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1 января 2009 года. 
Malking coming out of his shell in third season. //  Pittsburgh Post 

Shelly Anderson

While his teammates sat at their stalls and stared blankly following a players-only meeting in the wake of Tuesday's stinging 5-2 loss to Boston, Penguins center Evgeni Malkin slipped out of the locker room.

Normally a crooked, chipped-tooth grin waiting to happen, Malkin had his head down and ran a hand over his dark hair as he ducked into the shower area to avoid the advancing media throng and the cameras that unnerve him.

It had been a rare off night for the NHL's leading scorer, no points despite four shots on goal, on the ice for two Bruins goals and a couple trips to the penalty box.

Still, in a Penguins season that has been somewhat disappointing as it nears the halfway point following a run to the Stanley Cup final in June, Malkin is finding life to be good.

It's not that he doesn't care about the team's results -- anyone who watches him can see he hates losing as much as his teammates do -- but he enjoys the comfort that comes with settling into new surroundings, including a new house and a hockey career that has him on top of the world and almost assuredly headed to his second consecutive All-Star Game.

"Every year is little better," Malkin, 22, said in a thick Russian accent during a one-on-one interview this week.

In his third NHL season, Malkin is still the tall, shy, good-natured hockey player who arrived in Pittsburgh in August 2006 for his rookie season after an emotional, arduous journey from Magnitogorsk, Russia. He had broken his Russian Super League contract, which he said he signed under duress, and snuck away from his Metallurg team during a trip to Helsinki, Finland.

As his highly promoted and quoted teammate, center Sidney Crosby, has become the face of the NHL, Malkin -- known nearly universally now by his nickname "Geno" -- quietly has taken some big steps toward independence when he is away from the safety net of the team by learning English better and becoming self-sufficient socially.

That meant moving out of the home of teammate and fellow Russian Sergei Gonchar into his own house in the area about two weeks ago.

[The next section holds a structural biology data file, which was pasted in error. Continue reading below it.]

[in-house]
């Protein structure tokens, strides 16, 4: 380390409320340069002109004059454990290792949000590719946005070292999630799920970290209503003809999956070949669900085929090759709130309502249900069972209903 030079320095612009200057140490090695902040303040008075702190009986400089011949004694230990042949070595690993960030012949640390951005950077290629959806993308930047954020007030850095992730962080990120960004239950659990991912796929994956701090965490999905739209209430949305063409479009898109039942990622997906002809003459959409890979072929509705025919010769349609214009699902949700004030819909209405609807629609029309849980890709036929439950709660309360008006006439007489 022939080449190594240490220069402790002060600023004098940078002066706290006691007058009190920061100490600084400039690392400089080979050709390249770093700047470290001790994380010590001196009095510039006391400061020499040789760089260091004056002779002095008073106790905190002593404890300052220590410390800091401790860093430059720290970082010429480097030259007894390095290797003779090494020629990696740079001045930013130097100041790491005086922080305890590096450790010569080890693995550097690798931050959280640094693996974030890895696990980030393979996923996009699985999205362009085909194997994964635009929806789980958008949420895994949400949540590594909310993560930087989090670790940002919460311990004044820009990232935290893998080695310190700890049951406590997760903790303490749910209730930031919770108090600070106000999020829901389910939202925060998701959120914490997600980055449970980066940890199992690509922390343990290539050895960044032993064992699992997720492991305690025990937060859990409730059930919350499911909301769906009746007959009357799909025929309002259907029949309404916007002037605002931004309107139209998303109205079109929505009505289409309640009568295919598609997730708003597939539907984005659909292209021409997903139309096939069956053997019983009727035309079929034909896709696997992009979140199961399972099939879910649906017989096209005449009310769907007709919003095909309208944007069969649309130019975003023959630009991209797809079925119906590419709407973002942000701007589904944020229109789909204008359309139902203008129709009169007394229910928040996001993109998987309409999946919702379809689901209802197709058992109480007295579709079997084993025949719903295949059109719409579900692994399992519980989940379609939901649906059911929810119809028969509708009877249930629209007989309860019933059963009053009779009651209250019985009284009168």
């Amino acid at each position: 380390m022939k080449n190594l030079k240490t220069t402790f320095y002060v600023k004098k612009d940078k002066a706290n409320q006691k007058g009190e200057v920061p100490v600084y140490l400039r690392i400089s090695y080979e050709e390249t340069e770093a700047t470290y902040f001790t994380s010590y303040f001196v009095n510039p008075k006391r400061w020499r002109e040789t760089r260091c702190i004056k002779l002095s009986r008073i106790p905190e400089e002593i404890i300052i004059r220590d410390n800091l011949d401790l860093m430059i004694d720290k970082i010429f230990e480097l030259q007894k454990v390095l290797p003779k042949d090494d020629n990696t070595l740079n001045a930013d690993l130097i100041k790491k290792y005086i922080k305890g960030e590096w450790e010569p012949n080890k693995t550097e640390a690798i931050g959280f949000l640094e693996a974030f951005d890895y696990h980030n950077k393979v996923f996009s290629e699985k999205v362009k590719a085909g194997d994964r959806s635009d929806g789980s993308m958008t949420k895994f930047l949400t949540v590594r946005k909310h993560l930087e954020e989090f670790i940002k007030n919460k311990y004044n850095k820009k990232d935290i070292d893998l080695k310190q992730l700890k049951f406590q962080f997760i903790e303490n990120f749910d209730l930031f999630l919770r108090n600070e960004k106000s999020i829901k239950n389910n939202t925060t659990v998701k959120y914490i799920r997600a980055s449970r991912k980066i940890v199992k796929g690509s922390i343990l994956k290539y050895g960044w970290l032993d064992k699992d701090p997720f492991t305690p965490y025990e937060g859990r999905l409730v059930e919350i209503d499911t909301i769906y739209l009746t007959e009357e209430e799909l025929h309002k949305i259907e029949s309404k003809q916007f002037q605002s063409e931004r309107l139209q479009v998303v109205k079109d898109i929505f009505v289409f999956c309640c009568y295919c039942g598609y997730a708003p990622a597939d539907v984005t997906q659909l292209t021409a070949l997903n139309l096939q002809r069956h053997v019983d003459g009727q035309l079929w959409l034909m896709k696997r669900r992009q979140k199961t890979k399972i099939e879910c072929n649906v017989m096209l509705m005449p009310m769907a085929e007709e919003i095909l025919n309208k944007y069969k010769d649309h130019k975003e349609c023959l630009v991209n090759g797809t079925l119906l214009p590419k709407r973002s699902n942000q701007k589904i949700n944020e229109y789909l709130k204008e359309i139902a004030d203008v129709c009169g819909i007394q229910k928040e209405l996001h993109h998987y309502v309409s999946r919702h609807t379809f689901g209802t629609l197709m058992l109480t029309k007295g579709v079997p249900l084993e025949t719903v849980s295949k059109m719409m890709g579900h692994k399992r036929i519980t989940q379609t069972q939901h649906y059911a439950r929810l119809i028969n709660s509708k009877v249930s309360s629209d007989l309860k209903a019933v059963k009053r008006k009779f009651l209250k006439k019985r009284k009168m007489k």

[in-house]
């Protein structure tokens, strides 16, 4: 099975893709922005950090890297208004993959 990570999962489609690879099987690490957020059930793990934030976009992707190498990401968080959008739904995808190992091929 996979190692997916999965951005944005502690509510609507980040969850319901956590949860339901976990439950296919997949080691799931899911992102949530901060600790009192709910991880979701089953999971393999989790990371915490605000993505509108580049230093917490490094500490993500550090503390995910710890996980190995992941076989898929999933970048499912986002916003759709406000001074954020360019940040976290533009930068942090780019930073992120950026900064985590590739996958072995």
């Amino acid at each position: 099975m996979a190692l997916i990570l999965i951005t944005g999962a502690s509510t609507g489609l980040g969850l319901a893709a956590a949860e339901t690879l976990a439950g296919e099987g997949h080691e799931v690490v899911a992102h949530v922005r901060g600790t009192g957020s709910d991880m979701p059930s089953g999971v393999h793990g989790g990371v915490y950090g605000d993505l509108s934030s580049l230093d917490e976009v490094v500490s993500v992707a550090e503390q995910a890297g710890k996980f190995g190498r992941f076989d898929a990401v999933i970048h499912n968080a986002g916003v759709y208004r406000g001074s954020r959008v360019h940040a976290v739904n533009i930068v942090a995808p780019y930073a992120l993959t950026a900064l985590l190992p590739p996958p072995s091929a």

"Big house," Malkin said, adding that he still wants to surround himself with familiar faces, so his Russian girlfriend, Oksana, will be staying with him, and his parents will make extended visits, including one that will start later this month.

He's enjoying the life of a homeowner, or at least most of it.

"I feel OK. I cook," he said. He grills steak and chicken, makes spaghetti and salad. He grocery shops and likes the organic selections at Whole Foods.

Who cleans up?

"My girlfriend. Not me," Malkin said. "My mom when she comes."

On the days of home games, he prefers a midday home-prepared steak and salad to going out, and he sticks to the same pregame snack at the rink -- he is a jam fiend, slapping it on buttered toast.

"Strawberry, raspberry," he said. "I like it. It's sweet."

Without Gonchar, who had shoulder surgery in October and will be out for at least several more weeks, Malkin has had to get by without his go-to Russian ally. He doesn't lean too heavily on Petr Sykora and Ruslan Fedotenko -- his linemates recently -- who speak Russian.

"It's OK. It's my third year. I'm comfortable," said Malkin, who before this season always asked for an interpreter for interviews. He still tends to freeze when the cameras are on, though, and often makes himself scarce when reporters are around.

On charter flights with the team, Malkin has taken to playing cards with English-speaking teammates Matt Cooke, Brooks Orpik and his road roommate, Mark Eaton. They used to play hearts but now have gotten hooked on another trick-based game, snarples.

"I like it," Malkin said. "It helps me talk [with teammates]. It's fun."

Who wins?

"Me. Every time. I'm smart," Malkin said, flashing that grin.

Cooke wouldn't quite back that up.

"He wasn't that good at the beginning of the season, but he's learning," he said. "He's good at counting cards."

On the ice, Malkin is filling out the potential the Penguins saw when they selected him second overall in the 2004 NHL draft.

Malkin, 6 feet 3 and 195 pounds, has 15 goals, 44 assists for 59 points in 37 games going into tonight's rematch with the Bruins in Boston. With slick moves and strong play in both the offensive and defensive ends of the ice, he can dominate games.

When fan voting for the Jan. 25 All-Star Game ends tomorrow, Malkin is nearly a lock to be a starter for the Eastern Conference. Crosby and Malkin have been 1-2 in balloting for weeks, each with more than a million votes.

"Million?" Malkin said, his eyes widening. "Thank you. I think Pittsburgh fans love hockey so much. They're good fans."

The debate has raged for months, and could continue for years, over whether Malkin, Crosby, 21, or Washington Capitals winger Alex Ovechkin, 23, is the best hockey player in the world. Crosby won the scoring title two seasons ago. Ovechkin won it last season, with Malkin the runner-up.

"My favorite is Sid," Malkin said. "Good skater. Good puck control. Good passes. Everything."

Crosby is second in the league to Malkin this season with 50 points.

"More points is maybe because of me better luck," Malkin said. "Sid play better."

Crosby can have all the marketing and media attention, too.

"Sid is good at talking English and talking with media," Malkin said. "I just play hockey."

Страничка Евгения Малкина на сайте "Звёзды с Востока"


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